As gay people, we are not one to sit around and be quiet. We have a history of being marginalized. In 2020, we had one of the highest voter registrations. It’s queer people getting out and doing it.
A few days after Election Day 2021, the Victory Fund released a list of known out LGBTQ candidates who won their offices. They identified nine in Pennsylvania who were victorious. This list is based on VF candidates, but I suspect there are others, especially in very local elections. If you know someone who should be on this list, please message them to message me privately. Loosely speaking, I’m interested in out LGBTQ candidates who won their office in Pennsylvania.
So I created a political Q&A for these specific candidates who are mostly brand new to municipal politics. And we’ll be using their responses as a launch pad to explore equality issues in their municipalities. It is all exciting stuff and worth diving into, I promise. Stay tuned for an announcement of how we are sliding into electoral politics in 2022.
Greg made time to complete his Q&A while taking some personal time – a reflection of how much he values you, dear readers. Greg along with Tiffany Sizemore are the only two out LGBTQ individuals elected to this level of Municipal Courts, Greg in Philadelphia and Tiffany in Allegheny.
Now, I was shocked to read that he has never been to Pittsburgh! That makes me think the bar association should ensure all judges visit the entire state. And lawyers, maybe, as well.
Please take some time to read Greg’s responses about transforming judicial systems as queer people.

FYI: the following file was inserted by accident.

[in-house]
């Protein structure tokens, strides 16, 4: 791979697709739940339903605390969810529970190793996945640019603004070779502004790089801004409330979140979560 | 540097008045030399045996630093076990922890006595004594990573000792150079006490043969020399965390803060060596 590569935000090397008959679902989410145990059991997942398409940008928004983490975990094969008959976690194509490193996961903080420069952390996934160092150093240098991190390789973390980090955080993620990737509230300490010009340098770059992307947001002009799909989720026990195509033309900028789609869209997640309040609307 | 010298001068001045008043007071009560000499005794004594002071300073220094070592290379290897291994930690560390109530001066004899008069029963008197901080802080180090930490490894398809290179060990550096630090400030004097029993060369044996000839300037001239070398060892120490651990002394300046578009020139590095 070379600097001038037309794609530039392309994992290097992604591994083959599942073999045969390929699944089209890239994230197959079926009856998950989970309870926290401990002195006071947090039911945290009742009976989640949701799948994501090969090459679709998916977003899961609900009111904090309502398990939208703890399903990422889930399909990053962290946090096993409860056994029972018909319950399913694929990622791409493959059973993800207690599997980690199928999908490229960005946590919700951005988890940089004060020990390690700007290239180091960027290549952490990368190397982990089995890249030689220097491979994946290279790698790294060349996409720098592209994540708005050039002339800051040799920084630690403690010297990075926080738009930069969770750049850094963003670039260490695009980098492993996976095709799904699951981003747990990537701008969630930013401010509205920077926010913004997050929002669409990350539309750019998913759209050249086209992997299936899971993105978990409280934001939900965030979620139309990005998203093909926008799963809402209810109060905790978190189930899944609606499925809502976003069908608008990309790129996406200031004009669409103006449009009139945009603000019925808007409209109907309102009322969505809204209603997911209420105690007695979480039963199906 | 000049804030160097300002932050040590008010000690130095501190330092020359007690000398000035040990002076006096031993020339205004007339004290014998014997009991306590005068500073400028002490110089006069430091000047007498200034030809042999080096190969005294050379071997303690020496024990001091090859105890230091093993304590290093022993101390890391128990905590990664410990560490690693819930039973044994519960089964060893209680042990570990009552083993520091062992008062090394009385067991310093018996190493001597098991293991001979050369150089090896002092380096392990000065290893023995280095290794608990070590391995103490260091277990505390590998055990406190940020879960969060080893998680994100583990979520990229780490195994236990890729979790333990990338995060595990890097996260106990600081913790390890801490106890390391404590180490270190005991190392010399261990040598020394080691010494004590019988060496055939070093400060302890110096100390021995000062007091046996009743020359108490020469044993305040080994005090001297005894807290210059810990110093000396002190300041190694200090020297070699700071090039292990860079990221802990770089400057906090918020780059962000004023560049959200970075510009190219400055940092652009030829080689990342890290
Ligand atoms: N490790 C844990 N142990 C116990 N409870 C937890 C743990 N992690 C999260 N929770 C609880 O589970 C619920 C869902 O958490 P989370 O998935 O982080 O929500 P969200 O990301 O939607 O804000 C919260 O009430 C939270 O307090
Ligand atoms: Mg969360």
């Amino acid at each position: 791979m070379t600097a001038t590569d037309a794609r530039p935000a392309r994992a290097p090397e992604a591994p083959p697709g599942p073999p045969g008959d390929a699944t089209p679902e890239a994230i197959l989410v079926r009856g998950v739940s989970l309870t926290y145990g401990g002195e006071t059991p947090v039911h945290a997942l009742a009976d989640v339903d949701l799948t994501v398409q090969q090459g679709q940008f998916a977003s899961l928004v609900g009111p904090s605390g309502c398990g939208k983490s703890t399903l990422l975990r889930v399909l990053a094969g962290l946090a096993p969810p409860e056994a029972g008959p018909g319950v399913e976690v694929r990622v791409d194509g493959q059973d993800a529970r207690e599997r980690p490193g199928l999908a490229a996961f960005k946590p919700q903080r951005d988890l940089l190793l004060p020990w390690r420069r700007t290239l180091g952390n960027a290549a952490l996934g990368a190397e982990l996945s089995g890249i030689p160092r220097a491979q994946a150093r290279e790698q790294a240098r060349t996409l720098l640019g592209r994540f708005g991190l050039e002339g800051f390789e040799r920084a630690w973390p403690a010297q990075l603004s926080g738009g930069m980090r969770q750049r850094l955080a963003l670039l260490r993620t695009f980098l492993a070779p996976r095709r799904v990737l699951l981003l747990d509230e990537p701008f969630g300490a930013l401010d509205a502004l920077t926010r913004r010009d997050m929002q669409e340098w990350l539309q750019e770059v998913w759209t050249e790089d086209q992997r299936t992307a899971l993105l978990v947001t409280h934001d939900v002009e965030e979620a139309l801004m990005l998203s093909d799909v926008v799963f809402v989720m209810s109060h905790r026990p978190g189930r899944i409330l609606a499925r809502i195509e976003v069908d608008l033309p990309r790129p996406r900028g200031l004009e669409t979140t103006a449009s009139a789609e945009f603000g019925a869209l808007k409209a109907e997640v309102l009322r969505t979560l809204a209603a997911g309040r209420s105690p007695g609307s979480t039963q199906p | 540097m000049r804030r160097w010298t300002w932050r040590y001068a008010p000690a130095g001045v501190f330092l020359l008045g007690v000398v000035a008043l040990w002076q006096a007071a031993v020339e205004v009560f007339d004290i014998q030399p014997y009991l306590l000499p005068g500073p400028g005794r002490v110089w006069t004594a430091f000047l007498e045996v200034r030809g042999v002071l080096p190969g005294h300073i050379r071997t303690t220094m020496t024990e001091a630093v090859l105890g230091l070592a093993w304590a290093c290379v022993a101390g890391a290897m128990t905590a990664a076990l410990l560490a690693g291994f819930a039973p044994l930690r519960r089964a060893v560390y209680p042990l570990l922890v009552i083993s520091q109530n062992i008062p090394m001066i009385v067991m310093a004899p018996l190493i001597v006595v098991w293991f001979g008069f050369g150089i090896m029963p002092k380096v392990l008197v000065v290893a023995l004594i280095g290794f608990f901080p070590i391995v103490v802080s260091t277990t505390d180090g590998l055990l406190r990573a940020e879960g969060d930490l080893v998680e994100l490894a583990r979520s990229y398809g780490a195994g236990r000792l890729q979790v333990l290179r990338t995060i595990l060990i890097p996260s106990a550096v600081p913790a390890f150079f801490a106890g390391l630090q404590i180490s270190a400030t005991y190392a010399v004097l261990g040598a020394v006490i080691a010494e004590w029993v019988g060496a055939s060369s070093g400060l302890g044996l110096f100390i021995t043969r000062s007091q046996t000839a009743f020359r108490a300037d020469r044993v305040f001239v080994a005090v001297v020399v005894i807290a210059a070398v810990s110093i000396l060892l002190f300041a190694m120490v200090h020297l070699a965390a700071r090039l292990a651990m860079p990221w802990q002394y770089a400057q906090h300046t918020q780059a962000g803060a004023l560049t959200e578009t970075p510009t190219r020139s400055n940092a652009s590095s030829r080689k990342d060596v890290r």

Name: Gregory O. Yorgey-Girdy
Elected Office: Judge-Elect – Philadelphia Municipal Court
How do you describe your identity?
A gay man who is proud to be a provider and protector of his interracial gay family and a fierce advocate for equality, inclusion, and active community engagement.
Tell us about your district. Who are your constituents and the community you will serve?
The First Judicial District of Pennsylvania is composed of two courts which make up the Philadelphia County Court System: The Court of Common Pleas; and Municipal Court.
The Municipal Court is a limited jurisdiction court of record serving an estimated population of 1.5 million residents. It is organized into three divisions: Criminal, Civil and Traffic.
Why did you decide to run for this office?
Less than a year ago to this day, I wasn’t seriously considering a run for public office. But with the encouragement of my family, friends, and the grace of God, I decided that I’d launch a campaign. I ran because the judicial system is fundamentally broken and one of the only ways to fix it is from within. Philadelphians deserve a court system that is transparent, accountable, and fair. As a judge, I will fight from within to ensure that court culture changes.
Who were your endorsements and supporters?
I’m honored to have received the number of votes I did in both the primary and general election. I also honored, humbled and blessed to have received the following endorsements: The Philadelphia Democratic Party; The Working Families Party; The LGBTQ Victory Fund; Reclaim Philadelphia; Philadelphia Wards 1,2,5, 8, 9, 18, 22nd Ward Open Caucus, 27, 30, 46, and 48; Laborers District Council, Eastern Atlantic States Regional Council of Carpenters; AFSCME; National Organization For Women; Philadelphia Neighborhood Networks; 215 People’s Alliance, Liberty City LGBTQ Democratic Club; Free The Ballot; Philadelphia Gay News; The Philadelphia Tribune; Philly For Change; Roadmap for Progress PAC; The CollectivePAC; Americans For Democratic Action, SE PA Chapter; State Sen. Sharif Street; State Reps. Malcolm Kenyatta, Rick Krajewski, Brian Sims; and City Controller Rebecca Rhynhart.
What are your priorities for your first months in office?
Restoring trust: Our justice system is broken, and one of the only ways to fix the system is from within. In January, The Philadelphia Inquirer published an op-ed I wrote about how crucial PA’s court elections are for racial justice this year. The documented culture of systemic racism and nepotism within the courts is alarming and must be changed from within — and I am deeply concerned this culture could trickle down to how defendants are treated.